Being our second Halloween in Vienna, we felt much more prepared this year. We knew we would go trick-or-treating (weather permitting, and the weather did cooperate), we knew where we would go (near the American International School in Dobling, the 19th district) and we knew how we would get there (or so we thought — we got waylaid using public transportation AGAIN this year). So, we decorated treat bags for the kids and got them dressed in their costumes. We didn’t go super elaborate on the costumes for the kids this year, and Dan & I didn’t wear anything that would count as a costume, because last year, the average level of enthusiasm and participation was pretty mild. Of the adults, Jo was the most dressed up, with some devil’s horns and a red feather boa, but I thought she might be a bit overdressed compared to the other grown ups that would be there.
But, wow, were we surprised. Even just since last year, things have changed. Vienna is catching on to this whole Halloween and trick-or-treating thing. We went to the same neighborhood as last year, and visited many of the same houses. We arrived earlier than last year (when we actually got quite lost on the way) and encountered WAY more people trick-or-treating — probably 10 times as many as we saw last year. The average age was a lot higher, too (particularly surprising because we arrived over an hour EARLIER than we did last year). Most of the kids we saw were in the 12-15 year old age range, with a few closer to 8 and a very few younger, like around 5. Other than one little girl we saw, our kids were definitely the youngest out trick-or-treating (although we saw several young kids helping to hand out candy). With our slight misadventure on the way (missing a bus which put us half an hour behind schedule) we definitely arrived later than we’d intended, but we were still pretty surprised to see so many older kids out, and so few young ones.
A lot more of the kids were in costume this year, and many of the costumes that we saw were remarkably elaborate. There were still a fair number of older kids not in any type of costume at all, but that didn’t seem to get in the way of their candy collection. The average costume was more spooky rather than cute, even for the younger kids — some of the masks we saw were downright scary, and were probably being worn by kids younger than 10.
By far, most of the kids were out with none, or very limited (like parents waiting at the end of the block) parental supervision. There were a few moments where things got a little too rowdy for the littles ones (Liam and I were narrowly missed by a thrown snowball) and in general, there wasn’t a ton of the “trick-or-treat etiquette” that we’re used to at home (although maybe we’ve just been lucky). In general, the big kids weren’t keen on waiting for the little ones to finish their slow process through saying “Trick or Treat!”, receiving the candy, thanking the giver, and then admiring the decorations, costumes and/or treat bags. They didn’t exactly push, but there was a lot of impatience. We also saw a lot of shaving cream and silly string that had been spread around liberally (even at houses that were giving out treats) even though it was really early in the evening.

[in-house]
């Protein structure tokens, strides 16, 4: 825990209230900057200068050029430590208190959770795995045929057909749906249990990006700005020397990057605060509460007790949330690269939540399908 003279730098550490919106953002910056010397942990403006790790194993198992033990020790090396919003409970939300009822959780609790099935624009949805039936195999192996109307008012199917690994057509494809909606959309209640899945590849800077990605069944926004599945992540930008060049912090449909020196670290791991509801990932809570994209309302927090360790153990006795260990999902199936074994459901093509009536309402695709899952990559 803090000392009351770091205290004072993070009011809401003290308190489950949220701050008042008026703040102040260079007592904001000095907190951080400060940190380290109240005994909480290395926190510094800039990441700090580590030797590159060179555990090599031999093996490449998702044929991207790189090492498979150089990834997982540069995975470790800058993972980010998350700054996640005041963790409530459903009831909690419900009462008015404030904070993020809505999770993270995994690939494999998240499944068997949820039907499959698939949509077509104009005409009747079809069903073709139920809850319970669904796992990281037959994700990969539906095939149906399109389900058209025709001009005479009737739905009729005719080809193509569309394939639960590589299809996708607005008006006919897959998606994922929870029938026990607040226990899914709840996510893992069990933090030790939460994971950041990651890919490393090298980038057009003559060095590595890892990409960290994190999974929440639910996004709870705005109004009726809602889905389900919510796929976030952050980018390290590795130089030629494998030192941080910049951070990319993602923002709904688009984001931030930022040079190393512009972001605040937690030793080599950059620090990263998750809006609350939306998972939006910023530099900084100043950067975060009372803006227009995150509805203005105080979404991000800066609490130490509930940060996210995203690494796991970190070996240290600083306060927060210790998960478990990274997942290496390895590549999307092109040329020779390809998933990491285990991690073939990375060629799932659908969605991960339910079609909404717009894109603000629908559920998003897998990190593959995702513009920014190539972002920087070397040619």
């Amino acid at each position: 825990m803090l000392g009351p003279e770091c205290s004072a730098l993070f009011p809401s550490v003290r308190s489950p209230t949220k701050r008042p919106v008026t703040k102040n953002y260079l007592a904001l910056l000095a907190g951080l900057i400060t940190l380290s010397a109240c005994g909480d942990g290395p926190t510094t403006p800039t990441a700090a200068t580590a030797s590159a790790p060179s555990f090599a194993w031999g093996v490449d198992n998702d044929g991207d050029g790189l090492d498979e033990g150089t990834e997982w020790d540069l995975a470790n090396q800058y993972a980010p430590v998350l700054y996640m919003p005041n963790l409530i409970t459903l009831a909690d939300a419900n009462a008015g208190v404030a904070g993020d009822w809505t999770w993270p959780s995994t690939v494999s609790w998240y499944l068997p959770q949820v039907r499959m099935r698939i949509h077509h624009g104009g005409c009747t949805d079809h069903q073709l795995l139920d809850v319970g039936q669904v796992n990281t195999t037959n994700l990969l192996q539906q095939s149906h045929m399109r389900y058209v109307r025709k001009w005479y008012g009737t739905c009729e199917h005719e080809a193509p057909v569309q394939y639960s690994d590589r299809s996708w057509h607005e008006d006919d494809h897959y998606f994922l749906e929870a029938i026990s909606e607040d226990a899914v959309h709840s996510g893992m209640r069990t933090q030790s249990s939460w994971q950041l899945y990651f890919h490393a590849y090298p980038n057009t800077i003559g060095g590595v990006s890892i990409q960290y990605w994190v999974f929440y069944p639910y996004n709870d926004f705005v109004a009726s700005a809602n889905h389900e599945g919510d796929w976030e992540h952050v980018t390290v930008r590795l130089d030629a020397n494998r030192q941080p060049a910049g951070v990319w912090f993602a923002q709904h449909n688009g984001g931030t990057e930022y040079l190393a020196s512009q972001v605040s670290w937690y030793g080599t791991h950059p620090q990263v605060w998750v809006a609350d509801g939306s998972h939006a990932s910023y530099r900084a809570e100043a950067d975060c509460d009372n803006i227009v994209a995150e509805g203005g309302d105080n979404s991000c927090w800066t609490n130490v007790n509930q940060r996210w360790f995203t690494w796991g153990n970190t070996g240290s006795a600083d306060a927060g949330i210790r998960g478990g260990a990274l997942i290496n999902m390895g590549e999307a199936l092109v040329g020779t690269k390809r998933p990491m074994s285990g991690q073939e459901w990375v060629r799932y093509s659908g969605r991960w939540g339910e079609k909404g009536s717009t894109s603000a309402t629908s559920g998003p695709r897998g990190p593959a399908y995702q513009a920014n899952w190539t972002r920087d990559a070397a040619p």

Among the houses along the route, the conventions we’re used to weren’t followed, either. There were several houses with lit pumpkins and porch lights on where no one was home (or at least, they didn’t come when we rang the bell) and a few houses that did give out candy that had no outward indication that they would do so — we only knew because we saw other people there, collecting treats.
We had a great time, and the level of enthusiasm we saw was really fun. Along with lots of extra trick-or-treaters, there were more houses giving out candy, and the ones that were seemed to be better stocked than last year. (We visited several houses last year that ran out unexpectedly early, and they seem to have been prepared for the vastly increased onslaught this year.) Several of the houses were much more thoroughly and spookily decorated (complete with elaborate scenes in the front yard, creepy music and costumes).
Trick-or-treating (and Halloween in general) are definitely catching on in Vienna, but most of the people we encountered, both trick-or-treaters and candy-giver-outers were still Americans, and those who weren’t were mostly English speakers. But, there were definitely more German speakers participating this year than last.
In all, we probably visited about 15 houses that gave out candy — just the right number for a two and four year old who were walking the whole way. My boys did great — saying “Trick or Treat!” and “Thank you!” at every house, helping each other out and walking the whole way. (Liam refused my offers to carry him, even after we were done, and wouldn’t let anyone else hold his candy bag — “It’s mine!” he told us.) We had another fun Halloween trick-or-treat adventure in Vienna, and we feel like we’re helping to blaze a trail and set the precedent.